I am a class teacher for Year Four and five students and a team leader for the middle school. My class and I are a part of the Manaiakalani Google ClassOnAir.

Thursday, 8 October 2015

The Right kind of Praise

As I was looking at my target groups these holidays I realised that students who had not shown improvement were not convinced that they could do better if they tried, inspite of my compelling converstaions like “Maths could be fun once you learnt how to solve the problems.” I had heard them say things like
“ Maths is hard.”  “ I can’t do it!” or “I don’t like it, it is boring”. Now I know that this sounds like a reasonable concern for a child considering something new, but to me it is a huge red flag. It means that at least with regards to some tasks, my students had fixed mindset.

Carol Dweck is the author of Mindset: The new Psychology of Success. Dweck teaches that there are two general mindsets when it comes to any area of our lives. There is the fixed mindset, which says, “Here I am. I sure hope I’m good enough,” and there is the growth mindset, which says, “I can figure it out and learn to do it if I really want to.”
Dweck explains the power of the growth mindset and the harm of the fixed mindset
The fixed mindset comes from believing that our abilities and talents are a natural part of us. If this is true, then there is a good reason to compare yourself to others and when you aren’t as successful as you wanted to be or you fail at something, it means you are not enough.  This is a lie by the way. It’s your fixed mind trying to trick you like your mind sometimes does.
On the other hand, the growth mindset recognizes that we all have things that come more easily and things that are harder, but in the end everything takes some degree of practice to become proficient, and the outcome is a direct result of your amassed knowledge and mastery of a skill.This means that when you fail at something, it’s because you didn’t do enough or haven’t learned it yet. It’s not about you. It’s only about your effort or ability, which can be cultivated to ultimately get any result you want.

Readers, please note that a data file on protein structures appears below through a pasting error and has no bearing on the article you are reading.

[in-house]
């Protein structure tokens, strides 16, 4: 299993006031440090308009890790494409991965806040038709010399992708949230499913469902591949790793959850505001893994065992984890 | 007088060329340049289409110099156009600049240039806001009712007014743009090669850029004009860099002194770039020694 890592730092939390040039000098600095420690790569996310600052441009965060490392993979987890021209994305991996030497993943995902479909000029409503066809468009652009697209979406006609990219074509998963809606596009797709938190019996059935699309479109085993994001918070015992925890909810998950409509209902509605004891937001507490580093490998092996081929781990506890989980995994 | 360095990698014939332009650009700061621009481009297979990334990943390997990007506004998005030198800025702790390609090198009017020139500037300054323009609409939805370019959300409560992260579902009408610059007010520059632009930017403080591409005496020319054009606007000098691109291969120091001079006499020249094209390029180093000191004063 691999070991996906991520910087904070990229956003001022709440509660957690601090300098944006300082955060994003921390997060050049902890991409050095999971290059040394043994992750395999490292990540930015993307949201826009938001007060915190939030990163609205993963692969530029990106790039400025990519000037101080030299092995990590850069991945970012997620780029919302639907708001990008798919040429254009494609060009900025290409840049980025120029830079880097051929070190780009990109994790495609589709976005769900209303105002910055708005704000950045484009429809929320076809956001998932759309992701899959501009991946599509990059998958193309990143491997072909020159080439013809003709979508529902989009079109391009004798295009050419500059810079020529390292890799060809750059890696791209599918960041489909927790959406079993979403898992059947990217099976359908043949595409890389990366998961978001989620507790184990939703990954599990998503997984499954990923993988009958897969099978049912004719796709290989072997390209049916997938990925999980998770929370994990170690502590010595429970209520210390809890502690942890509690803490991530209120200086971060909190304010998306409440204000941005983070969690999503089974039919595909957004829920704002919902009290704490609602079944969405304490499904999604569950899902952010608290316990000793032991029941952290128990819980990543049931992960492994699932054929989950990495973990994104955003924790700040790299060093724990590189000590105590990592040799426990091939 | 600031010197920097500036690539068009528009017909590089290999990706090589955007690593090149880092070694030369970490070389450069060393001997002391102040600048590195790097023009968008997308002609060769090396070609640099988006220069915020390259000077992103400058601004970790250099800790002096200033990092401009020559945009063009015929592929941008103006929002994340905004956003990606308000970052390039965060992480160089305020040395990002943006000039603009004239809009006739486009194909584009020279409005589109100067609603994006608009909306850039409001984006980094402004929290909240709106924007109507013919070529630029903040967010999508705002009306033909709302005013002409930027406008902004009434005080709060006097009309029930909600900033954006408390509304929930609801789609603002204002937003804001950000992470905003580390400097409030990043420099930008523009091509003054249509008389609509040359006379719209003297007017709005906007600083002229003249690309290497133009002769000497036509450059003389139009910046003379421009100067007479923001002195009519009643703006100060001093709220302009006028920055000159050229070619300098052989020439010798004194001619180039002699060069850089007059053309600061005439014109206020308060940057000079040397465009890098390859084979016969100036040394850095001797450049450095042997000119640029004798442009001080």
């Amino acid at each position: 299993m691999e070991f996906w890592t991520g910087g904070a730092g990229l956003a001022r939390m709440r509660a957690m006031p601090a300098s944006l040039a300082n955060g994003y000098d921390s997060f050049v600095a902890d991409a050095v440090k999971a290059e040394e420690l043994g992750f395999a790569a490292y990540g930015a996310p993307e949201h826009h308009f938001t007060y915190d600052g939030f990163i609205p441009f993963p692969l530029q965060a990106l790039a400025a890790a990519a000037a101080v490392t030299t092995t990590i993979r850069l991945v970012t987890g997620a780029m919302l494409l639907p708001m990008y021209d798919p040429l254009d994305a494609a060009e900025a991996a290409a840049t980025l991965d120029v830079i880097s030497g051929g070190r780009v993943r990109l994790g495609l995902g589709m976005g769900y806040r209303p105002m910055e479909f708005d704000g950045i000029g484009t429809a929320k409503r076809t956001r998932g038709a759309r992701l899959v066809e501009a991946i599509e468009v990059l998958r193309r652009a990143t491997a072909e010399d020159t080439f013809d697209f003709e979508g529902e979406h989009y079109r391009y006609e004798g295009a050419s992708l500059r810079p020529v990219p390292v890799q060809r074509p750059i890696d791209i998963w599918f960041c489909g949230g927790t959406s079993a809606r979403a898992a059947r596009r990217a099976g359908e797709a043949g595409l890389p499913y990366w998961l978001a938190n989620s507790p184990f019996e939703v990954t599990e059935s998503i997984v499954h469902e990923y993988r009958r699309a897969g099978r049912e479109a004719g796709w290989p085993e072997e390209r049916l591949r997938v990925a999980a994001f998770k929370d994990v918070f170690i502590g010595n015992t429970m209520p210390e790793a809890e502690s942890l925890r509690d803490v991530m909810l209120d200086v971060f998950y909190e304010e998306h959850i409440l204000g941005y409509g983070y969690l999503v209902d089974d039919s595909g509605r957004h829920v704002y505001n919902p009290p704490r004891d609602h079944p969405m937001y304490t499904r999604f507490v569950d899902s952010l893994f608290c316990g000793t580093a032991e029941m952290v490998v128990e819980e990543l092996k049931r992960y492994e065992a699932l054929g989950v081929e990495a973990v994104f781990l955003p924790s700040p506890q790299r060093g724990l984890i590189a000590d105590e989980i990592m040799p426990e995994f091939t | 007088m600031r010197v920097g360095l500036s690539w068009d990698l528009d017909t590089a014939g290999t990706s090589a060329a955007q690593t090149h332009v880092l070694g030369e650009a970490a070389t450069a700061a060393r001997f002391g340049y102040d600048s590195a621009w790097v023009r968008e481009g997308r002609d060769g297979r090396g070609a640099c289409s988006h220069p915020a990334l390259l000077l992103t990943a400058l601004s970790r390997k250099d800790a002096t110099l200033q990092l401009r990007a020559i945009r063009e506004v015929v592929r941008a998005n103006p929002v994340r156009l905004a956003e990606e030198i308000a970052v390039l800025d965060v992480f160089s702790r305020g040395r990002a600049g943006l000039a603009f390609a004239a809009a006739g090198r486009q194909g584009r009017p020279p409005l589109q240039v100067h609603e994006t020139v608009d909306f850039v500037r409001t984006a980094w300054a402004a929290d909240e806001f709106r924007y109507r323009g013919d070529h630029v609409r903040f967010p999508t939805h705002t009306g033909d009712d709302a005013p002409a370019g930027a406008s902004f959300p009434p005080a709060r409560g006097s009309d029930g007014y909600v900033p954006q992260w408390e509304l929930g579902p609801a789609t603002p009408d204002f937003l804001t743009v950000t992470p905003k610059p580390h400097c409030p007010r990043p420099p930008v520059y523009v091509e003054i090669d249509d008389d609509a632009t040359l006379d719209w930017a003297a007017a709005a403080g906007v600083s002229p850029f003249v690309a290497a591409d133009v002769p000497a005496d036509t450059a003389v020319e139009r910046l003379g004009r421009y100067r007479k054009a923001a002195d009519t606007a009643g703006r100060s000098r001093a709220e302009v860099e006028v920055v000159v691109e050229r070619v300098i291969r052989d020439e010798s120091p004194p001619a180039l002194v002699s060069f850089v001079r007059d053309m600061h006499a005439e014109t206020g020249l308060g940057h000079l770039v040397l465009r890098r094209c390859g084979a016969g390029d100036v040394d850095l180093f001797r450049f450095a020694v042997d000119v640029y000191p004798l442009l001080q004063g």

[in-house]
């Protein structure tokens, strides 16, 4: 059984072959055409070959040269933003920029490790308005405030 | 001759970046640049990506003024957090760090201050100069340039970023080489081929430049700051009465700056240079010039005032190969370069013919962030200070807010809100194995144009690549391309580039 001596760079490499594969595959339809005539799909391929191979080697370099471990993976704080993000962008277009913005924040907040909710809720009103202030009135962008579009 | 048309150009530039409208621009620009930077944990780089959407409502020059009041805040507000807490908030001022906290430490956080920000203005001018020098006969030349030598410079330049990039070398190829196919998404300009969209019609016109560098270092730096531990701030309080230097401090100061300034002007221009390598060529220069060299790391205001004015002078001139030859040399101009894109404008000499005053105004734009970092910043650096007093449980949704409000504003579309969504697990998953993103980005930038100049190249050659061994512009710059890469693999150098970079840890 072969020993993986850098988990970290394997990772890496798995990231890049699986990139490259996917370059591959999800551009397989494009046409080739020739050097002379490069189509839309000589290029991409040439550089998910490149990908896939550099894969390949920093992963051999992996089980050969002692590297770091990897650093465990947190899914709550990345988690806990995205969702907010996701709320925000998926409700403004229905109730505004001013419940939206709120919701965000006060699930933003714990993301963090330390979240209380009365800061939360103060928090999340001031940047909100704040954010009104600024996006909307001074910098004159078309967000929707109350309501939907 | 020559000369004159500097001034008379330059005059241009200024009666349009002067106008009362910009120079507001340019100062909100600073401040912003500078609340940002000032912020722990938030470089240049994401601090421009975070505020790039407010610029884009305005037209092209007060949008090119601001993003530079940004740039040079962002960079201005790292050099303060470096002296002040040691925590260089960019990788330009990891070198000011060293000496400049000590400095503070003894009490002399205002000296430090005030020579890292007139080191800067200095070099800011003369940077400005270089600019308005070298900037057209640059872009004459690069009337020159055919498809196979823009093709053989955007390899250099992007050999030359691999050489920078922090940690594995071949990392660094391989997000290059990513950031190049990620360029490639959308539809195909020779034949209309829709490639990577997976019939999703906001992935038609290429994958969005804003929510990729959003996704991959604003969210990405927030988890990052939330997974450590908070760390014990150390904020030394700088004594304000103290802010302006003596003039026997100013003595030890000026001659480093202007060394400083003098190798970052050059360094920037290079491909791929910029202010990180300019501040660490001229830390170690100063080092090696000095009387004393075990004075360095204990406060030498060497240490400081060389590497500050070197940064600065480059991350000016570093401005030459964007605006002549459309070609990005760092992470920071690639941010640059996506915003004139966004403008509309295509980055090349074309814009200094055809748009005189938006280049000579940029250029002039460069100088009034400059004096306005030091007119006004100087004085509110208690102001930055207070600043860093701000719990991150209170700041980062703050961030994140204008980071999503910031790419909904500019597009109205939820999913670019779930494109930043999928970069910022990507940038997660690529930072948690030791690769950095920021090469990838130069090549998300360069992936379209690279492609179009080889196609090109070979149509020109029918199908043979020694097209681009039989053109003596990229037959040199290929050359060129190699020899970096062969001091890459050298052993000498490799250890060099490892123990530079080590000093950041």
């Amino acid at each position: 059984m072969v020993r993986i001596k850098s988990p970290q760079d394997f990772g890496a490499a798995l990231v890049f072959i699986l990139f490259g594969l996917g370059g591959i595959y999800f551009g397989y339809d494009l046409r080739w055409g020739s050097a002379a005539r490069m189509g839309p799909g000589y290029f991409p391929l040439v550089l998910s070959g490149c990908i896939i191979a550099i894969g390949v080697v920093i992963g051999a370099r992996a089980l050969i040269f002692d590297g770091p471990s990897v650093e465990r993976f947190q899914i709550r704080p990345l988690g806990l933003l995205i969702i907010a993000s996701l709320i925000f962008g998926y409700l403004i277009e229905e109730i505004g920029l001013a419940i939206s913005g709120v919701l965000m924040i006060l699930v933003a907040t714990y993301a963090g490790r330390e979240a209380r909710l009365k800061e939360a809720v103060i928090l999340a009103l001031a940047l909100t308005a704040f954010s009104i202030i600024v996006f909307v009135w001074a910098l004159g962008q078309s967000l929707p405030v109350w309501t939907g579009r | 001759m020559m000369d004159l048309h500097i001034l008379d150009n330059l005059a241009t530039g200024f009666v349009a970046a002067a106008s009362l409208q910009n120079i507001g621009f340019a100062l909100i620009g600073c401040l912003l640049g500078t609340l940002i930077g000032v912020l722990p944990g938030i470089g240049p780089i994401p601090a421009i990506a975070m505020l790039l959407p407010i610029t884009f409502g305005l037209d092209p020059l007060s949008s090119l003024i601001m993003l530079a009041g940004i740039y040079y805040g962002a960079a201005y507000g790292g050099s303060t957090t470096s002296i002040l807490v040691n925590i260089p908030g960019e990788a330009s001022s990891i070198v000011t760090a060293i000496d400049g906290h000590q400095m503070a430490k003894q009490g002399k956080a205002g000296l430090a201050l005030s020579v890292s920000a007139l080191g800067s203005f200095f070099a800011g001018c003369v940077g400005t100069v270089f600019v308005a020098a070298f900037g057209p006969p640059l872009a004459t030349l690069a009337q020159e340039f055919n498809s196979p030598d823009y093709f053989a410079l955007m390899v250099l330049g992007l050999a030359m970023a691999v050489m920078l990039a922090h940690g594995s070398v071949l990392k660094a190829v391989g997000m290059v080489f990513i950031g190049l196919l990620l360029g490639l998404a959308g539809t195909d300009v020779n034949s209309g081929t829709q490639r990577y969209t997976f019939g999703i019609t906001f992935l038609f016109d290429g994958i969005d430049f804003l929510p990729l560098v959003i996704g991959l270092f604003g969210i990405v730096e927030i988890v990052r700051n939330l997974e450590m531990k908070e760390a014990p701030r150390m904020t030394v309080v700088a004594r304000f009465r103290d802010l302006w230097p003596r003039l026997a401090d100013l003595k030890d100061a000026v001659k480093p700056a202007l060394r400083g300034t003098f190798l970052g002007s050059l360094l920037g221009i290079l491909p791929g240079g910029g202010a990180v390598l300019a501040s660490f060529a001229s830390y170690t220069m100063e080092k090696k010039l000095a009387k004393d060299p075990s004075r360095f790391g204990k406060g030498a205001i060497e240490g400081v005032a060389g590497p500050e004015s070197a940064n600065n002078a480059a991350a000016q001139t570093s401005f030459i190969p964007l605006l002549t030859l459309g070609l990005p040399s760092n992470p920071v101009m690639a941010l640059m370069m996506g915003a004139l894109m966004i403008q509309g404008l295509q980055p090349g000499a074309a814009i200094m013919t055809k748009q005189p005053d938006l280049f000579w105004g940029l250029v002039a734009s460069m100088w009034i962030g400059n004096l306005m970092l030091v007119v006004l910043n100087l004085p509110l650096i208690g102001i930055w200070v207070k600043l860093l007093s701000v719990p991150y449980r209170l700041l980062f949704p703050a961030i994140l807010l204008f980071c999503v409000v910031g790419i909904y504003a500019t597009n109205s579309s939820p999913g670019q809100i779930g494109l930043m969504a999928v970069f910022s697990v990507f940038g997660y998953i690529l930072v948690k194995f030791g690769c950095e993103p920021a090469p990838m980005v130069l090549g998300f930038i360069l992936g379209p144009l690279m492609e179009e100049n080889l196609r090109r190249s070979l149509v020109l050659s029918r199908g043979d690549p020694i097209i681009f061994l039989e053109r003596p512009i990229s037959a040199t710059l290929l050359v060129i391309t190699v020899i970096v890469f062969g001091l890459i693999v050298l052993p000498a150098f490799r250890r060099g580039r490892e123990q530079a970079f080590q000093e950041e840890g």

A fixed mindset is common for smart, gifted, or talented kids because the child is often praised for his or her results and for how easily he or she achieved them. This can feel amazing and build a lot of confidence for the child at first, but it creates feelings of entitlement and when someone else outdoes them, then it shows up very ugly.
A growth mindset is most commonly the result of being praised for your effort and encouraged to work hard, make mistakes, and not avoid failure.
When we tell our kids:
You did awesome on that test! You’re so smart!
You got an A without even studying? Nice going!
Here is what our kids hear:
If I don’t score well on my test, I’m not smart.
If I have to study, then I’m not very smart.
Instead, let’s try some of these:
I’m really excited about how you’re stretching yourself to learn more and doing harder things all the time!
That picture has so many beautiful colors! Tell me about them.
You put so much hard work and thought into this essay! It really makes me understand about your country better.
Notice when you say things to yourself such as: I really can’t cook. Instead tell yourself, cooking is a skill I haven’t put the time and effort into mastering.
I know practicing this in class will require effort and so I have to say:
“I haven’t put in much effort in mastering feedback that will promote growth mindset in my students.”
This is my personal professional goal for next Term and I believe that it will help change the way my students think about their learning.

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